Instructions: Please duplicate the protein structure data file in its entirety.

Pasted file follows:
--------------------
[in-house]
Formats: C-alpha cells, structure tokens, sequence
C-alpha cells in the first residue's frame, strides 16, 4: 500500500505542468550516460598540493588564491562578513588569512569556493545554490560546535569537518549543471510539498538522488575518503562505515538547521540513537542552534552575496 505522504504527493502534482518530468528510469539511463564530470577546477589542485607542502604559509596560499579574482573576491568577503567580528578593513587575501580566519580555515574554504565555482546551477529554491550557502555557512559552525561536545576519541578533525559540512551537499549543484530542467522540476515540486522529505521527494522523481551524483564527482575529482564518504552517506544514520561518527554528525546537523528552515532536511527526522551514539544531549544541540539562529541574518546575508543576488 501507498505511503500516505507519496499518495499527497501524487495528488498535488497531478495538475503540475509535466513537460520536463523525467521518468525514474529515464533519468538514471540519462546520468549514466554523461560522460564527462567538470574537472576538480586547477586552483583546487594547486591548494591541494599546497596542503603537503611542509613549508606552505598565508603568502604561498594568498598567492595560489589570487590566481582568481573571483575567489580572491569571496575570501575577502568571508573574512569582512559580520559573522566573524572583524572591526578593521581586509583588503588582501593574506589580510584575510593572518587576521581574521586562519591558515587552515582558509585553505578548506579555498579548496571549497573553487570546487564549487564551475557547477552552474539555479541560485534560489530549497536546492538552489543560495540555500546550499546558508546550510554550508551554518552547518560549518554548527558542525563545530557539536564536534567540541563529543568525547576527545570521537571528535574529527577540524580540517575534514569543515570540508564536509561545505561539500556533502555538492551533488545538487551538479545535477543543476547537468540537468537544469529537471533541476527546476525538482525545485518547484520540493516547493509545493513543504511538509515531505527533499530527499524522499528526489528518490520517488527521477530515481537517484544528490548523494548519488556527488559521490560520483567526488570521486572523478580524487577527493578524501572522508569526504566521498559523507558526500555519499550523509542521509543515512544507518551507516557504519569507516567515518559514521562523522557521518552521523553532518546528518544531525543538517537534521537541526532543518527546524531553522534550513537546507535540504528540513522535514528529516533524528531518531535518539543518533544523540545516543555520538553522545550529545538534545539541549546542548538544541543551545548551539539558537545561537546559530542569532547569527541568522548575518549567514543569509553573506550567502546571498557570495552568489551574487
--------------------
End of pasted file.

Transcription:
[in-house]
Formats: C-alpha cells, structure tokens, sequence
C-alpha cells in the first residue's frame, strides 16, 4: 500500500505542468550516460598540493588564491562578513588569512569556493545554490560546535569537518549543471510539498538522488575518503562505515538547521540513537542552534552575496 505522504504527493502534482518530468528510469539511463564530470577546477589542485607542502604559509596560499579574482573576491568577503567580528578593513587575501580566519580555515574554504565555482546551477529554491550557502555557512559552525561536545576519541578533525559540512551537499549543484530542467522540476515540486522529505521527494522523481551524483564527482575529482564518504552517506544514520561518527554528525546537523528552515532536511527526522551514539544531549544541540539562529541574518546575508543576488 501507498505511503500516505507519496499518495499527497501524487495528488498535488497531478495538475503540475509535466513537460520536463523525467521518468525514474529515464533519468538514471540519462546520468549514466554523461560522460564527462567538470574537472576538480586547477586552483583546487594547486591548494591541494599546497596542503603537503611542509613549508606552505598565508603568502604561498594568498598567492595560489589570487590566481582568481573571483575567489580572491569571496575570501575577502568571508573574512569582512559580520559573522566573524572583524572591526578593521581586509583588503588582501593574506589580510584575510593572518587576521581574521586562519591558515587552515582558509585553505578548506579555498579548496571549497573553487570546487564549487564551475557547477552552474539555479541560485534560489530549497536546492538552489543560495540555500546550499546558508546550510554550508551554518552547518560549518554548527558542525563545530557539536564536534567540541563529543568525547576527545570521537571528535574529527577540524580540517575534514569543515570540508564536509561545505561539500556533502555538492551533488545538487551538479545535477543543476547537468540537468537544469529537471533541476527546476525538482525545485518547484520540493516547493509545493513543504511538509515531505527533499530527499524522499528526489528518490520517488527521477530515481537517484544528490548523494548519488556527488559521490560520483567526488570521486572523478580524487577527493578524501572522508569526504566521498559523507558526500555519499550523509542521509543515512544507518551507516557504519569507516567515518559514521562523522557521518552521523553532518546528518544531525543538517537534521537541526532543518527546524531553522534550513537546507535540504528540513522535514528529516533524528531518531535518539543518533544523540545516543555520538553522545550529545538534545539541549546542548538544541543551545548551539539558537545561537546559530542569532547569527541568522548575518549567514543569509553573506550567502546571498557570495552568489551574487